not in our stars, but in ourselves
It’s me again. I’m not dead yet.
Like many of you, I imagine, I’ve been in one hell of a slump over the past few months. We all knew things would be bad under Trump, but it’s been absolutely staggering just how bad. Every day feels like a fortnight; every headline and story and action and reaction is so toxic, so horrifying, so deeply stupid and bad that sadness is like radiation poisoning: I personally cannot escape it, and I can feel it wearing away at my mind, my insides.
Today, as it happens, is the sixth anniversary of what passes for a momentous occasion in my drab little life: on this day in 2011, I landed in Melbourne, Australia, to begin (I thought) a new life. I’d moved there for (again, I thought) true love; for visa purposes, I moved there to get my master’s degree. In other words, I never thought I’d come back to America, not for any reason other than occasional holiday visits to see my family. I thought Australia would be my home, and I was excited about that.
Things fall apart. The relationship ended, just around the time when it was too late for me to figure out any other visa options. Besides mine, this isn’t anyone’s fault. It was miserable, though; and so, after beginning to lay the groundwork for a new life in whatever shoddy, haphazard way I was attempting, I had to tear it all up and leave. I came back to America, back to freezing Massachusetts, back to my childhood dog dying a painful death, back to nothing.
I managed to rebuild, somehow or other. I re-learned how to make friends, how to let myself feel hope, how to forgive or at least how to let go. It took a long time, and it hurt a lot throughout, but I did it. The wound closed up.
It’s torn open again now. The process started on election night, when it became clear what was happening, and I “jokingly” texted two of my friends in two different countries (U.K. and Australia) that it was the end of the fucking world. The more I thought about it, though, the more it seemed to be true. The more I thought about it, the more those years of healing came undone. I had never wanted to leave. I had never wanted to come back to this blighted country, where the signs of rot had been visible to anyone paying attention for years and years. And here I am, and there I was all through the election year, barking like a dog on a burning, sinking ship – and it’s all too late.
You won’t believe this, but I really do try to focus on the positives. My boyfriend is a wonderful, calm, level-headed person, who’s patient and kind and gentle with me – even when I’m a complete wreck, even when it must tear him apart to hear me launch into my prophet-of-doom routine. My job is stable, easy, comfortable. My family is warm and loving. Personally, I’m very lucky. Over the past six months or so, I’ve gotten involved with the Boston branch of the DSA, and I’ve been tremendously heartened by the surging interest in leftist politics. The marches, demonstrations, protests – planned and spontaneous alike – have been encouraging signs that we’re not sleepwalking through this vile last chapter of American history.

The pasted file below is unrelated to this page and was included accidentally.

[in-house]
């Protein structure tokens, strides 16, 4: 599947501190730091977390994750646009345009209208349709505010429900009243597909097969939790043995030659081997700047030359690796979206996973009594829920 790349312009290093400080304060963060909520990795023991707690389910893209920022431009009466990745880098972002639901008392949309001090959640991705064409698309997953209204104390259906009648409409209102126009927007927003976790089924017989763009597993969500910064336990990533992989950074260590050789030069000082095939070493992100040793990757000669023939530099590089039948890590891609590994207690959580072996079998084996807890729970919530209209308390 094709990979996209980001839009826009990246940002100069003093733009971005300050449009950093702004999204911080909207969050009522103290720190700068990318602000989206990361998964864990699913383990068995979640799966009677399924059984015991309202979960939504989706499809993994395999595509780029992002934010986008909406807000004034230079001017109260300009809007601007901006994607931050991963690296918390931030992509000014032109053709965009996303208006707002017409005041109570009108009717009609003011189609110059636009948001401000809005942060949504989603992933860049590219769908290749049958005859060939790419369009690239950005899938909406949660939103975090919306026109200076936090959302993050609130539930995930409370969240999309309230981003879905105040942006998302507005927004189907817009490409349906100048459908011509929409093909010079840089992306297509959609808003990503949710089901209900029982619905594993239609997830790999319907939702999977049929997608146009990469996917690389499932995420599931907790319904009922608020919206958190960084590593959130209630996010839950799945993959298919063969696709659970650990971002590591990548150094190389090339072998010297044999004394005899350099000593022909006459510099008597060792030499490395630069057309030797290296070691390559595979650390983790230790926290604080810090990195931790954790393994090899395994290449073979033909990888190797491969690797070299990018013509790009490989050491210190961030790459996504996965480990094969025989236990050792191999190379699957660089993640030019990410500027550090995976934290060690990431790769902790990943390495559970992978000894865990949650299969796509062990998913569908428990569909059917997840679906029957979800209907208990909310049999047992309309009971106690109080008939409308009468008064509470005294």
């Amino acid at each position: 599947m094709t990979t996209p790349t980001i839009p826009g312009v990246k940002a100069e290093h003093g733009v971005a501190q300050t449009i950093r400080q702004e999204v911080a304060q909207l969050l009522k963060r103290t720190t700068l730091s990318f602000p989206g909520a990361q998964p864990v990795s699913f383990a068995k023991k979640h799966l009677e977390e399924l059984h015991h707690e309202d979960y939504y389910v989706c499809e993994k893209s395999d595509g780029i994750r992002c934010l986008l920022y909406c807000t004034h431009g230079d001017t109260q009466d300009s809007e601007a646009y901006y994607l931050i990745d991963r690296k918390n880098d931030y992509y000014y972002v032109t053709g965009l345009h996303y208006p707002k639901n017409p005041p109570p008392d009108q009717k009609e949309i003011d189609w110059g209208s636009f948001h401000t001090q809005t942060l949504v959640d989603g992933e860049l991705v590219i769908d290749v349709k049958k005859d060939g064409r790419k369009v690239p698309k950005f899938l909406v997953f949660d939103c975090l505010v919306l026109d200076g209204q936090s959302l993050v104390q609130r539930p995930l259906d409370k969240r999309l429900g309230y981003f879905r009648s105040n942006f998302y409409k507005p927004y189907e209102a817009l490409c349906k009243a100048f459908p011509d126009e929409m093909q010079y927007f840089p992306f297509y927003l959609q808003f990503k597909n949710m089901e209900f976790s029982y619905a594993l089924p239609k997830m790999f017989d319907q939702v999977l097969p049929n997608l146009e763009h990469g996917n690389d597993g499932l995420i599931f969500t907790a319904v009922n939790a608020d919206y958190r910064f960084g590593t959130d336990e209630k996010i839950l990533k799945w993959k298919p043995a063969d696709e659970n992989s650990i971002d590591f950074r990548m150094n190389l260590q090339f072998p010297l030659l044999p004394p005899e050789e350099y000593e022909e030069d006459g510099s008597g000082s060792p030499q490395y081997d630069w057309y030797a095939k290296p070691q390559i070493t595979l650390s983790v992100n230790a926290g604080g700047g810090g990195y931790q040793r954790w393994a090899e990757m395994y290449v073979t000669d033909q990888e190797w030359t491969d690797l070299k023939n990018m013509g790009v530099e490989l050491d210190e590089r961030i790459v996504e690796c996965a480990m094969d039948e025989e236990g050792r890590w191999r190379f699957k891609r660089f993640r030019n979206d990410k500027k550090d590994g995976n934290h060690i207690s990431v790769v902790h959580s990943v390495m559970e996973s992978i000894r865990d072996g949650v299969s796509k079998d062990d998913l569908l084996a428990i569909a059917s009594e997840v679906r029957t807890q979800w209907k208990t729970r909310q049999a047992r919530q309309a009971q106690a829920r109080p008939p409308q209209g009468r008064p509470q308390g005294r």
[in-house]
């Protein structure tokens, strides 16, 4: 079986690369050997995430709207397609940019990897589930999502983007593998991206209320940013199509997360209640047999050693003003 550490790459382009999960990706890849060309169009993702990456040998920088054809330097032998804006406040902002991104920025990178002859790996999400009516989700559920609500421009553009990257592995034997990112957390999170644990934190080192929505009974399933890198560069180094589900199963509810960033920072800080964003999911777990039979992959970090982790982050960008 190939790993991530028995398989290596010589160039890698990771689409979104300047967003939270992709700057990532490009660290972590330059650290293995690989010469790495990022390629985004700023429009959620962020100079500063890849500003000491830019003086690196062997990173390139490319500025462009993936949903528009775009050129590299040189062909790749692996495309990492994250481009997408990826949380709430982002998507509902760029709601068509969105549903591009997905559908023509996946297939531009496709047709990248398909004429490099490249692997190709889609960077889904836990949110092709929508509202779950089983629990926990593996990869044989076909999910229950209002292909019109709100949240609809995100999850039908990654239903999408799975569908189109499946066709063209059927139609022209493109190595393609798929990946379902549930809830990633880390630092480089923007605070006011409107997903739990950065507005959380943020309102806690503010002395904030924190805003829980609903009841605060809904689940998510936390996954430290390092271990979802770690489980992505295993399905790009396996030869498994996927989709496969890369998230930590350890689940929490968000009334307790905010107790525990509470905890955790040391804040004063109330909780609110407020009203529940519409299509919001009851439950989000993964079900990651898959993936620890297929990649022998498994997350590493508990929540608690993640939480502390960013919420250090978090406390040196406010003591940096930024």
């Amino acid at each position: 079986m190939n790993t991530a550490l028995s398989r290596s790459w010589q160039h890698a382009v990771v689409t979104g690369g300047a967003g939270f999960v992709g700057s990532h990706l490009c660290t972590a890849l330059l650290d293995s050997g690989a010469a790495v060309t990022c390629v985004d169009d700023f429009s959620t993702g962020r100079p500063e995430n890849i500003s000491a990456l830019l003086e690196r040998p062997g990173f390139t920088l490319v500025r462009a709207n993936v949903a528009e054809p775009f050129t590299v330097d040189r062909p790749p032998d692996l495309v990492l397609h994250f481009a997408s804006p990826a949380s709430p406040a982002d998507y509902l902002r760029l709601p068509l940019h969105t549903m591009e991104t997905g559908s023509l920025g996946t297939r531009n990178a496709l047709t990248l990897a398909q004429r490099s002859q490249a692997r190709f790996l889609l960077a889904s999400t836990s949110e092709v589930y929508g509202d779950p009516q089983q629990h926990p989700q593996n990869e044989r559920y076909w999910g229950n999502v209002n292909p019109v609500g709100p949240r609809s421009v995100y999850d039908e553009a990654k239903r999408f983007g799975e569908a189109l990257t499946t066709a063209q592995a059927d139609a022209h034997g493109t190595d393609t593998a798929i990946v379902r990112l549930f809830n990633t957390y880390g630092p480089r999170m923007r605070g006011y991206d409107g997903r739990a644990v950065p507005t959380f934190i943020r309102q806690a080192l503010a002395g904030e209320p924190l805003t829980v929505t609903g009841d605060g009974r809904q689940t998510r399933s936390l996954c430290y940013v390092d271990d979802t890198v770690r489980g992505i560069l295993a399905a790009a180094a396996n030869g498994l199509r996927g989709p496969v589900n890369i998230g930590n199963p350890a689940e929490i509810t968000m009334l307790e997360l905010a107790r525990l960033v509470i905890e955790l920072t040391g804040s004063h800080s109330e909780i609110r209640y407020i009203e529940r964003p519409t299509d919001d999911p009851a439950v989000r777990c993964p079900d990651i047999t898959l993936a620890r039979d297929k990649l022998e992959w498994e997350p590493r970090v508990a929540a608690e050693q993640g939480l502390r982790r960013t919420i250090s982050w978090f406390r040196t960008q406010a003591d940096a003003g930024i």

But I do feel like it’s the last chapter. I feel like, as my friend in Australia puts it, the sun has set on America forever. And I feel like this was never what I wanted, like it’s unfair that I’m back on this burning, sinking ship, like I have to get out for my own sanity.
That’s tricky, of course. Even if I were considering only myself, it’s not exactly the easiest thing to secure a semi-permanent visa for living and working in another country (and I am sure, dear reader, you have identified the country I prefer). I think I’m a pretty good worker in my way, but I am by no means unique. My skills are not required in any country I’m aware of. I would therefore have to apply for a job that doesn’t specifically bar applications from people who don’t already have the right to live and work in that country; and, as I say, I am not unique. University administrators are a dime a dozen. Why should anyone sponsor me for a 457 visa if they can just hire someone who’s already there? And even if I did manage that (and I’m trying, believe me), there’s the question of all the people I love. My boyfriend says he’d come with me if I got hired by some Australian company or university, but it is very, very, very far from his first wish. How can I do that to the most important person in my life? My parents are closer to retirement now than they were when I left the last time; how would it affect them if I fucked off to the other side of the planet again?
So I spend most of my days sad, panicky, praying for a miracle of some sort. I am selfish and stupid to feel this way – most of the worst of what’s happening and about to happen won’t hit me as hard as it will hit others – but I feel it all the same. I don’t want the same old life that I was trying and failing to build before, but I want to try to re-build it there again. When I lived in Melbourne, I was homesick an awful lot, and I was also isolated and lonely, but I believed I had a future. I don’t believe that here, I don’t believe that now.
In short: if any of you know any particularly clever immigration lawyers, or hiring managers desperate for American talent, or anyone who could provide any help at all – please get at me. I am trying to keep my head above the water, but every day is harder and harder.